More than 55,000 vehicles cross the Buck Karnes Bridge on the Alcoa Highway in Knoxville on a daily basis. Starting next week, the bridge will spell out exactly why the structure that crosses the Tennessee River is named for James Ernest "Buck" Karnes.
Buck Karnes was Knox County's first Medal of Honor recipient. He earned the nation's highest decoration for military valor on a battlefield in France during World War I. Karnes returned to his hometown a hero and the bridge was named in his honor in 1933.
However, the current signage on the bridge merely reads "JE 'Buck' Karnes Bridge" with no mention of his military bravery. In May, 10 News reported how local veterans were bothered by the "Medal of Honor" omission, especially considering Knoxville hosts the Congressional Medal of Honor Society's annual convention in September 2014.
Next week the bridge will be rededicated with a new sign that adds the distinction, "Medal of Honor Recipient." The sign will be unveiled Monday, August 19, during a ceremony at 11 a.m.
"Traffic on the bridge will be reduced to one lane from 10-11:30 a.m. for the brief ceremony, which begins at 11 a.m.," wrote Joe Thompson, co-chairman of the Knoxville Medal of Honor Convention. "The Knoxville Police Department Honor Guard and Chief David Rausch will attend in special recognition of the World War I soldier who later served as a Knoxville police officer."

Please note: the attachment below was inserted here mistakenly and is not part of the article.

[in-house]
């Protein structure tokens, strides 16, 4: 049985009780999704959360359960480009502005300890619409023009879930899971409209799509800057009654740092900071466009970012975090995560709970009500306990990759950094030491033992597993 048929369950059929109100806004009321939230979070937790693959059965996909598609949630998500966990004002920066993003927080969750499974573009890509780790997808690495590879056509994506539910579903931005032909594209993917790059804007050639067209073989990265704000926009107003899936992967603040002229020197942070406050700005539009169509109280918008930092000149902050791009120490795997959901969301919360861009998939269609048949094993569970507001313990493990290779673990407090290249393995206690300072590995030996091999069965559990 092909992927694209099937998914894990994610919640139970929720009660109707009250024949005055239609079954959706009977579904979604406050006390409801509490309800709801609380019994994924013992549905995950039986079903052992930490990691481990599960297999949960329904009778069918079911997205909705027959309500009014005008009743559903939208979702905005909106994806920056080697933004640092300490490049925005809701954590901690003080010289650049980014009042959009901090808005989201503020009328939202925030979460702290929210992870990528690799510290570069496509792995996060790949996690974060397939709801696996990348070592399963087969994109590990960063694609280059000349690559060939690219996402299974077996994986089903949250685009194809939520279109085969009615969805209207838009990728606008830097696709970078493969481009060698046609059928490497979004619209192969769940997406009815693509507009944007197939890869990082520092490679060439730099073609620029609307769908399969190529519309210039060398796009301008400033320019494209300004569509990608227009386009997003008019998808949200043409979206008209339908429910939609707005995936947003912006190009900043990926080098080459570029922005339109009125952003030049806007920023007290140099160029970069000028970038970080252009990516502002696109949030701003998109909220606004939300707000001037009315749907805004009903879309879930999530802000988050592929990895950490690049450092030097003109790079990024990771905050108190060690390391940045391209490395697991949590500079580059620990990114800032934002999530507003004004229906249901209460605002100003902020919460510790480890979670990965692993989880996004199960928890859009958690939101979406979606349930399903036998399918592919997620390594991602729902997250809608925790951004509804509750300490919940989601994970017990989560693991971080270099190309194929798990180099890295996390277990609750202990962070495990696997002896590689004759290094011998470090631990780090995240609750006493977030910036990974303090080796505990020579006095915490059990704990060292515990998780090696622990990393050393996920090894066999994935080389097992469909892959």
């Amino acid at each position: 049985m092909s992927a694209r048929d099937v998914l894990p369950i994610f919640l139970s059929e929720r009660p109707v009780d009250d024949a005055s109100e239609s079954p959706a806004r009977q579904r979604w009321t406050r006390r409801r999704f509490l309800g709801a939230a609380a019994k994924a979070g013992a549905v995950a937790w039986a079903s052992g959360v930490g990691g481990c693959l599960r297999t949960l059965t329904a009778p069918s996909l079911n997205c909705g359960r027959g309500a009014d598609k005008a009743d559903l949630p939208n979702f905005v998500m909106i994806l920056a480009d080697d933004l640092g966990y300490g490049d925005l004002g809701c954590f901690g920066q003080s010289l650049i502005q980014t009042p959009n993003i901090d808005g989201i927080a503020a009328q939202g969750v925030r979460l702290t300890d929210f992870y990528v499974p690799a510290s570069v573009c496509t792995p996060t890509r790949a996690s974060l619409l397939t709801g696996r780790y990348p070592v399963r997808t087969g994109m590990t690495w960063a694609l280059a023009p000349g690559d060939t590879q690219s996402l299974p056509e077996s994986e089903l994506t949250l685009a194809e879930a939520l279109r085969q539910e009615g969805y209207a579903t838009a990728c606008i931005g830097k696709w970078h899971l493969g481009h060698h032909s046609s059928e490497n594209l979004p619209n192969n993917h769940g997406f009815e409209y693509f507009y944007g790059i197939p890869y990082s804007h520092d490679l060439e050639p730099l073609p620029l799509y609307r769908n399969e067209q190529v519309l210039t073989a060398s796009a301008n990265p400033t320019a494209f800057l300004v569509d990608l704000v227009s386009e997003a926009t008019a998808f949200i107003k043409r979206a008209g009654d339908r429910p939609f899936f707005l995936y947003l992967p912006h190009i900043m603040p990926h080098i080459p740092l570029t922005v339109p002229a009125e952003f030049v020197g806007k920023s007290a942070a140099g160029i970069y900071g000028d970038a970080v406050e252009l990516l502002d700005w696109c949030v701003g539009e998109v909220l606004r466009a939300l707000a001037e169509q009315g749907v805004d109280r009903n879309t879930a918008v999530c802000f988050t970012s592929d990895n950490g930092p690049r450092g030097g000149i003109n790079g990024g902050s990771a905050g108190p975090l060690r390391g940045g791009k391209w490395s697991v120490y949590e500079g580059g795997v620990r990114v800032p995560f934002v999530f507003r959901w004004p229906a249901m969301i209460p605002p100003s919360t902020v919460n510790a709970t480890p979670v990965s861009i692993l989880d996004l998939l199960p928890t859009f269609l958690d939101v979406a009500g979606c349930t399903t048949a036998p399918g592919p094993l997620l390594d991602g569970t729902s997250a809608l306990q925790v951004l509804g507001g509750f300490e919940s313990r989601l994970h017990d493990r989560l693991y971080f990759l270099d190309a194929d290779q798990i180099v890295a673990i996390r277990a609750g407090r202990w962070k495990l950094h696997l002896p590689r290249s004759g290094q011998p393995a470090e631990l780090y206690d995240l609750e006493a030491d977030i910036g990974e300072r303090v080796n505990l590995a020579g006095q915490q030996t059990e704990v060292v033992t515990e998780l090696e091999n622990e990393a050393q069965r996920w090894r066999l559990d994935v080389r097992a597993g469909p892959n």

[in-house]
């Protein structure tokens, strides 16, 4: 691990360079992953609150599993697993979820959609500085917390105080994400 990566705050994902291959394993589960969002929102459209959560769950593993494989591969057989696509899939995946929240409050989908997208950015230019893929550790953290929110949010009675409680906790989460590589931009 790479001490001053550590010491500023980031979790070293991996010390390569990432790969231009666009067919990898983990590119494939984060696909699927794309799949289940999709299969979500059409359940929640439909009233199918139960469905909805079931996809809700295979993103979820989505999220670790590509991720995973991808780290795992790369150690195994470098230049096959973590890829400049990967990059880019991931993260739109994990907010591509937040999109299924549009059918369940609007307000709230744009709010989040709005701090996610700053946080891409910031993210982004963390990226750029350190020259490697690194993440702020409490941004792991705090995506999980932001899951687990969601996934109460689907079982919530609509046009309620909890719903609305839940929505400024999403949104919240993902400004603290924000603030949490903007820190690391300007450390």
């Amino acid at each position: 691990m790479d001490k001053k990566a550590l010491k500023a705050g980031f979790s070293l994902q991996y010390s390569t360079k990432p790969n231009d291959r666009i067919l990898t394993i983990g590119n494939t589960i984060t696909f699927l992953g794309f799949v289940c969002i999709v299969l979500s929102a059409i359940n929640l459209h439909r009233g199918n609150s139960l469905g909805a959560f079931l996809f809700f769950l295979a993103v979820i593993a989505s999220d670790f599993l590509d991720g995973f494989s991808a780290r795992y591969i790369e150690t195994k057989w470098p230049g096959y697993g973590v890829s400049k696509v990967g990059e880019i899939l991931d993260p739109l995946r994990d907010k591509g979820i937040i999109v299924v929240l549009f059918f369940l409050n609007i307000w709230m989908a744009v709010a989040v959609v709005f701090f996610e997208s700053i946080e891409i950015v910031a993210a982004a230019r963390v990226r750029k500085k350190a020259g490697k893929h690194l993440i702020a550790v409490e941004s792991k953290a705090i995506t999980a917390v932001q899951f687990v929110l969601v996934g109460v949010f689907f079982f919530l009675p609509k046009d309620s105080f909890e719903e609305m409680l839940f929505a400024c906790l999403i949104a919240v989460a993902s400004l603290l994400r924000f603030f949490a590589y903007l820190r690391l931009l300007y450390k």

Republican state senator Becky Duncan Massey and Democratic state representative Gloria Johnson of Knoxville submitted and helped pass legislation to change the signage on the bridge. The Medal of Honor Convention provided $300 to pay for the new signs.
You can read more in-depth information about the life of Buck Karnes (as well as other bridges in Tennessee named for Medal of Honor recipients) at this link to the WBIR article "Veterans bothered by Buck Karnes Bridge signage" published May 28, 2013.